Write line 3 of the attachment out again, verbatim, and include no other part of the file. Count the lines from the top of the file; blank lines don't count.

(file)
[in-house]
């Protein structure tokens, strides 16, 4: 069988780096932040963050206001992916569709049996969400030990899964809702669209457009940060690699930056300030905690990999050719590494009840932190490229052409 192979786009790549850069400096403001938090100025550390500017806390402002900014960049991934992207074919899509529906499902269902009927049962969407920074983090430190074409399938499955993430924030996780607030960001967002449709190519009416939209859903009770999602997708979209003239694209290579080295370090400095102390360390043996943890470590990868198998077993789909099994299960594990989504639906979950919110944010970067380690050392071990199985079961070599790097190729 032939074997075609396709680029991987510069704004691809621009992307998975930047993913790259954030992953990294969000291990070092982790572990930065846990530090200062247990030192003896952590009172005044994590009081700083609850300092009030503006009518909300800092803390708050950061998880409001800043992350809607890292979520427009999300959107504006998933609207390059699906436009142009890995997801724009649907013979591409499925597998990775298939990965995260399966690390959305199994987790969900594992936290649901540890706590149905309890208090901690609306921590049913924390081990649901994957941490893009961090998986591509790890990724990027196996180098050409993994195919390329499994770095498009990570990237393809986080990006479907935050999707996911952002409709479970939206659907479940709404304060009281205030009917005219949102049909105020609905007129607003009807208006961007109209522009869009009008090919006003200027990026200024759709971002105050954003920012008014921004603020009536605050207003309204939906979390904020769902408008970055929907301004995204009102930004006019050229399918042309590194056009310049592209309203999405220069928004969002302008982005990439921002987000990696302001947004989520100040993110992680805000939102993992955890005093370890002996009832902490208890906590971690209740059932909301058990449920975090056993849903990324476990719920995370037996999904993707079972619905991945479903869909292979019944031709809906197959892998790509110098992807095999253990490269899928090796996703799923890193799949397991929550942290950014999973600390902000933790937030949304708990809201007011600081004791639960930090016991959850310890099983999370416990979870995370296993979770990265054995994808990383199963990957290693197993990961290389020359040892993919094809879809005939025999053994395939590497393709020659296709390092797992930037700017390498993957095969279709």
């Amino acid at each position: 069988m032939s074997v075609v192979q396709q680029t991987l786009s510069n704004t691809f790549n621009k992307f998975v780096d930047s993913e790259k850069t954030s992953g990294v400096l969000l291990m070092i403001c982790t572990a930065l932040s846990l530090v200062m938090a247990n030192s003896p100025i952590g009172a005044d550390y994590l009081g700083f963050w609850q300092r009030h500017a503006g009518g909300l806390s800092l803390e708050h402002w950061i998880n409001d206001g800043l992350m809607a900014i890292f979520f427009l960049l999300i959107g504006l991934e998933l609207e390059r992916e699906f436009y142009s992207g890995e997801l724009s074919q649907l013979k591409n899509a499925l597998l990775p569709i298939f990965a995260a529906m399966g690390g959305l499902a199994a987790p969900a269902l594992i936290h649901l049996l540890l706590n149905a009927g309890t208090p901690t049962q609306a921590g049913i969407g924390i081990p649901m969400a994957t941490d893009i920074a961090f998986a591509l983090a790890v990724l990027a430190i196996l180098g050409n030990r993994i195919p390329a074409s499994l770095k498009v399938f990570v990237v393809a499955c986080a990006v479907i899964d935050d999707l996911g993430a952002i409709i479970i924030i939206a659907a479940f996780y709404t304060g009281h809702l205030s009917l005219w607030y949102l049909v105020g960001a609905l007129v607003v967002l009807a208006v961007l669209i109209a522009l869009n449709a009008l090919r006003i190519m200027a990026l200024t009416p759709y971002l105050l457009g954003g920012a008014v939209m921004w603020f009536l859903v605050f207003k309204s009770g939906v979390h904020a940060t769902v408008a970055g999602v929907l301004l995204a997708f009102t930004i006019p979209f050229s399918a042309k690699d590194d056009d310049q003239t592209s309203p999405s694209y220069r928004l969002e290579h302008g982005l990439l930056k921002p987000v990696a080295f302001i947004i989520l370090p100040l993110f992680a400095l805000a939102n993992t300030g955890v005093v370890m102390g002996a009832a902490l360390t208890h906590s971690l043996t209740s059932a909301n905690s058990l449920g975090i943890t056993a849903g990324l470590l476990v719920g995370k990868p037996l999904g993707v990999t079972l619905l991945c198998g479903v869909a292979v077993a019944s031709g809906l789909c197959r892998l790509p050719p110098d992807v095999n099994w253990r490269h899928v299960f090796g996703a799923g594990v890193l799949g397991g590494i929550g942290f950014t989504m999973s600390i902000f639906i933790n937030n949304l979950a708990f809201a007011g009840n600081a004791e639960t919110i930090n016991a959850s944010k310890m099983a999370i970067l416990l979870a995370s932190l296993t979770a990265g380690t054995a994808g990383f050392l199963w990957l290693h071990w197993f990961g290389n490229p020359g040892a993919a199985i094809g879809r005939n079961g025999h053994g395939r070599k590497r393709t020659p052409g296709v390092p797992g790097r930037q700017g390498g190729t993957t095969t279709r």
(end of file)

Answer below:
């Amino acid at each position: 069988m032939s074997v075609v192979q396709q680029t991987l786009s510069n704004t691809f790549n621009k992307f998975v780096d930047s993913e790259k850069t954030s992953g990294v400096l969000l291990m070092i403001c982790t572990a930065l932040s846990l530090v200062m938090a247990n030192s003896p100025i952590g009172a005044d550390y994590l009081g700083f963050w609850q300092r009030h500017a503006g009518g909300l806390s800092l803390e708050h402002w950061i998880n409001d206001g800043l992350m809607a900014i890292f979520f427009l960049l999300i959107g504006l991934e998933l609207e390059r992916e699906f436009y142009s992207g890995e997801l724009s074919q649907l013979k591409n899509a499925l597998l990775p569709i298939f990965a995260a529906m399966g690390g959305l499902a199994a987790p969900a269902l594992i936290h649901l049996l540890l706590n149905a009927g309890t208090p901690t049962q609306a921590g049913i969407g924390i081990p649901m969400a994957t941490d893009i920074a961090f998986a591509l983090a790890v990724l990027a430190i196996l180098g050409n030990r993994i195919p390329a074409s499994l770095k498009v399938f990570v990237v393809a499955c986080a990006v479907i899964d935050d999707l996911g993430a952002i409709i479970i924030i939206a659907a479940f996780y709404t304060g009281h809702l205030s009917l005219w607030y949102l049909v105020g960001a609905l007129v607003v967002l009807a208006v961007l669209i109209a522009l869009n449709a009008l090919r006003i190519m200027a990026l200024t009416p759709y971002l105050l457009g954003g920012a008014v939209m921004w603020f009536l859903v605050f207003k309204s009770g939906v979390h904020a940060t769902v408008a970055g999602v929907l301004l995204a997708f009102t930004i006019p979209f050229s399918a042309k690699d590194d056009d310049q003239t592209s309203p999405s694209y220069r928004l969002e290579h302008g982005l990439l930056k921002p987000v990696a080295f302001i947004i989520l370090p100040l993110f992680a400095l805000a939102n993992t300030g955890v005093v370890m102390g002996a009832a902490l360390t208890h906590s971690l043996t209740s059932a909301n905690s058990l449920g975090i943890t056993a849903g990324l470590l476990v719920g995370k990868p037996l999904g993707v990999t079972l619905l991945c198998g479903v869909a292979v077993a019944s031709g809906l789909c197959r892998l790509p050719p110098d992807v095999n099994w253990r490269h899928v299960f090796g996703a799923g594990v890193l799949g397991g590494i929550g942290f950014t989504m999973s600390i902000f639906i933790n937030n949304l979950a708990f809201a007011g009840n600081a004791e639960t919110i930090n016991a959850s944010k310890m099983a999370i970067l416990l979870a995370s932190l296993t979770a990265g380690t054995a994808g990383f050392l199963w990957l290693h071990w197993f990961g290389n490229p020359g040892a993919a199985i094809g879809r005939n079961g025999h053994g395939r070599k590497r393709t020659p052409g296709v390092p797992g790097r930037q700017g390498g190729t993957t095969t279709r």